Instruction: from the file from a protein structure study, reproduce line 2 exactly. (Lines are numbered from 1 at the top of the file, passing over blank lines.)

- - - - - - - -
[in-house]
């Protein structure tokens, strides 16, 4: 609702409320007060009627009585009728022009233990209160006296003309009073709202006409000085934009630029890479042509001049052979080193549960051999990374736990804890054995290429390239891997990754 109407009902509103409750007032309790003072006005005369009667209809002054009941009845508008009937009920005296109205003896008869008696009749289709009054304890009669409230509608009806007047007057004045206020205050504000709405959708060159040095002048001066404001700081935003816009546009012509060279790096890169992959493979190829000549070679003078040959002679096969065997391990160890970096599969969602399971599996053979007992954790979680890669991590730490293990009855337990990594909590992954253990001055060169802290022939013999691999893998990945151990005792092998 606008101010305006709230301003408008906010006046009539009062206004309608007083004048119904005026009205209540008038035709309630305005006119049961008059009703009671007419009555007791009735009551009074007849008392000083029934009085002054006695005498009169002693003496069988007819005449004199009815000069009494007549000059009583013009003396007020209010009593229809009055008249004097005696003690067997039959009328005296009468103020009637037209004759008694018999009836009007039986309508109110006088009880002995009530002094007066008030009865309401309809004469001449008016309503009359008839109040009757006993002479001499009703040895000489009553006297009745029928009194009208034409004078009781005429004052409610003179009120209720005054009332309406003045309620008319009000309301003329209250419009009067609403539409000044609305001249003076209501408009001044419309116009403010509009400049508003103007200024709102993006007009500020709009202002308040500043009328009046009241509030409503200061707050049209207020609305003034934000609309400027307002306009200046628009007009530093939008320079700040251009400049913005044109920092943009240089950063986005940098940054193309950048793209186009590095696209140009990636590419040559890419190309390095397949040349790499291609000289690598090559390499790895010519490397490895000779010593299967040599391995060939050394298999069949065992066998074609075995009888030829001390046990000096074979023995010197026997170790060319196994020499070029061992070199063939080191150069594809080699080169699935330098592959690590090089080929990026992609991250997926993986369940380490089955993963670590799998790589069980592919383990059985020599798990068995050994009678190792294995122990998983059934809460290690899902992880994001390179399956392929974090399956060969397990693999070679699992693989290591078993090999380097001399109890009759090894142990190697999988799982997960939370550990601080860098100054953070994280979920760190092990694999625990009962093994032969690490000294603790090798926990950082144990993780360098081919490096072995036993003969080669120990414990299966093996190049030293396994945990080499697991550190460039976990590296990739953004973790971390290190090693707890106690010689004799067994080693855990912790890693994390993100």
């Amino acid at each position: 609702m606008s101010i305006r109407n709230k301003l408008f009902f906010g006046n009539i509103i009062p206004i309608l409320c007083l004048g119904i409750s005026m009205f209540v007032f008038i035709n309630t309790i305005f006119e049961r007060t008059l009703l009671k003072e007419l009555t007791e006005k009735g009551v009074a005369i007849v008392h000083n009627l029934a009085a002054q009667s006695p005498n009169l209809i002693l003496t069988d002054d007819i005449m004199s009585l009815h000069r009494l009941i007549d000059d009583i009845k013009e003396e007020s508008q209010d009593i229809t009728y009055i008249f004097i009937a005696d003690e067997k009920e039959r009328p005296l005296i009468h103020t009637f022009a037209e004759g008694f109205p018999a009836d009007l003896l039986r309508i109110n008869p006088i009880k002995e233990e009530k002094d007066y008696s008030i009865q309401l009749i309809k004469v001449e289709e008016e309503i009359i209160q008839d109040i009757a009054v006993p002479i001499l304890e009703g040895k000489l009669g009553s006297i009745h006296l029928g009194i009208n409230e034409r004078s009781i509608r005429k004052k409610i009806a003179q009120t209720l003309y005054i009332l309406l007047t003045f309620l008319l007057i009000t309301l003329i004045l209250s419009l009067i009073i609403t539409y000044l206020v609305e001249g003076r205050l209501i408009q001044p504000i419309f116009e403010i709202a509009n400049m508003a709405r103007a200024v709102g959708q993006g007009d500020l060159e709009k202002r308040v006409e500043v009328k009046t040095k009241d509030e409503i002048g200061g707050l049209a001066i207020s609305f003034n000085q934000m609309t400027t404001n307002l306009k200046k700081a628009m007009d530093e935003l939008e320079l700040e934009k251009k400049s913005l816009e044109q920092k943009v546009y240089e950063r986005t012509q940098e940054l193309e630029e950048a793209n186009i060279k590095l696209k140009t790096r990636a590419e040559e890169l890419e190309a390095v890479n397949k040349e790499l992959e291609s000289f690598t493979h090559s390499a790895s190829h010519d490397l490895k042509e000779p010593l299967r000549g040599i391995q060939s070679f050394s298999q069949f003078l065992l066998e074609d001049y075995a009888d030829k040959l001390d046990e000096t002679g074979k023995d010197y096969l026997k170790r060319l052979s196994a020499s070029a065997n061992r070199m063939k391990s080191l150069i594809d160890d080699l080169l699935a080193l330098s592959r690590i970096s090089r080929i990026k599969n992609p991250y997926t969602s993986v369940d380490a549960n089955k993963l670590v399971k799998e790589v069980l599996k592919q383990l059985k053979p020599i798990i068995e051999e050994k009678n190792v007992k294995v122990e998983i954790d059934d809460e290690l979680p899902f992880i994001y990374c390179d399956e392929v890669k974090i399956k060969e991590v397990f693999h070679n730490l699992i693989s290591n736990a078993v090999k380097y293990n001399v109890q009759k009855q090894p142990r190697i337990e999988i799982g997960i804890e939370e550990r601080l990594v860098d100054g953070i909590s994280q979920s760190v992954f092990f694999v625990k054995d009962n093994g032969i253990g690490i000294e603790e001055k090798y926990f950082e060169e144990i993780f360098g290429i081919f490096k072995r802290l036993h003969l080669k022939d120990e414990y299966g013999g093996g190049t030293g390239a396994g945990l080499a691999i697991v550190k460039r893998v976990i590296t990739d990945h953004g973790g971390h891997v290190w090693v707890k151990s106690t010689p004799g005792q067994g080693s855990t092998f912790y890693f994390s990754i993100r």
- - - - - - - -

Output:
């Protein structure tokens, strides 16, 4: 609702409320007060009627009585009728022009233990209160006296003309009073709202006409000085934009630029890479042509001049052979080193549960051999990374736990804890054995290429390239891997990754 109407009902509103409750007032309790003072006005005369009667209809002054009941009845508008009937009920005296109205003896008869008696009749289709009054304890009669409230509608009806007047007057004045206020205050504000709405959708060159040095002048001066404001700081935003816009546009012509060279790096890169992959493979190829000549070679003078040959002679096969065997391990160890970096599969969602399971599996053979007992954790979680890669991590730490293990009855337990990594909590992954253990001055060169802290022939013999691999893998990945151990005792092998 606008101010305006709230301003408008906010006046009539009062206004309608007083004048119904005026009205209540008038035709309630305005006119049961008059009703009671007419009555007791009735009551009074007849008392000083029934009085002054006695005498009169002693003496069988007819005449004199009815000069009494007549000059009583013009003396007020209010009593229809009055008249004097005696003690067997039959009328005296009468103020009637037209004759008694018999009836009007039986309508109110006088009880002995009530002094007066008030009865309401309809004469001449008016309503009359008839109040009757006993002479001499009703040895000489009553006297009745029928009194009208034409004078009781005429004052409610003179009120209720005054009332309406003045309620008319009000309301003329209250419009009067609403539409000044609305001249003076209501408009001044419309116009403010509009400049508003103007200024709102993006007009500020709009202002308040500043009328009046009241509030409503200061707050049209207020609305003034934000609309400027307002306009200046628009007009530093939008320079700040251009400049913005044109920092943009240089950063986005940098940054193309950048793209186009590095696209140009990636590419040559890419190309390095397949040349790499291609000289690598090559390499790895010519490397490895000779010593299967040599391995060939050394298999069949065992066998074609075995009888030829001390046990000096074979023995010197026997170790060319196994020499070029061992070199063939080191150069594809080699080169699935330098592959690590090089080929990026992609991250997926993986369940380490089955993963670590799998790589069980592919383990059985020599798990068995050994009678190792294995122990998983059934809460290690899902992880994001390179399956392929974090399956060969397990693999070679699992693989290591078993090999380097001399109890009759090894142990190697999988799982997960939370550990601080860098100054953070994280979920760190092990694999625990009962093994032969690490000294603790090798926990950082144990993780360098081919490096072995036993003969080669120990414990299966093996190049030293396994945990080499697991550190460039976990590296990739953004973790971390290190090693707890106690010689004799067994080693855990912790890693994390993100």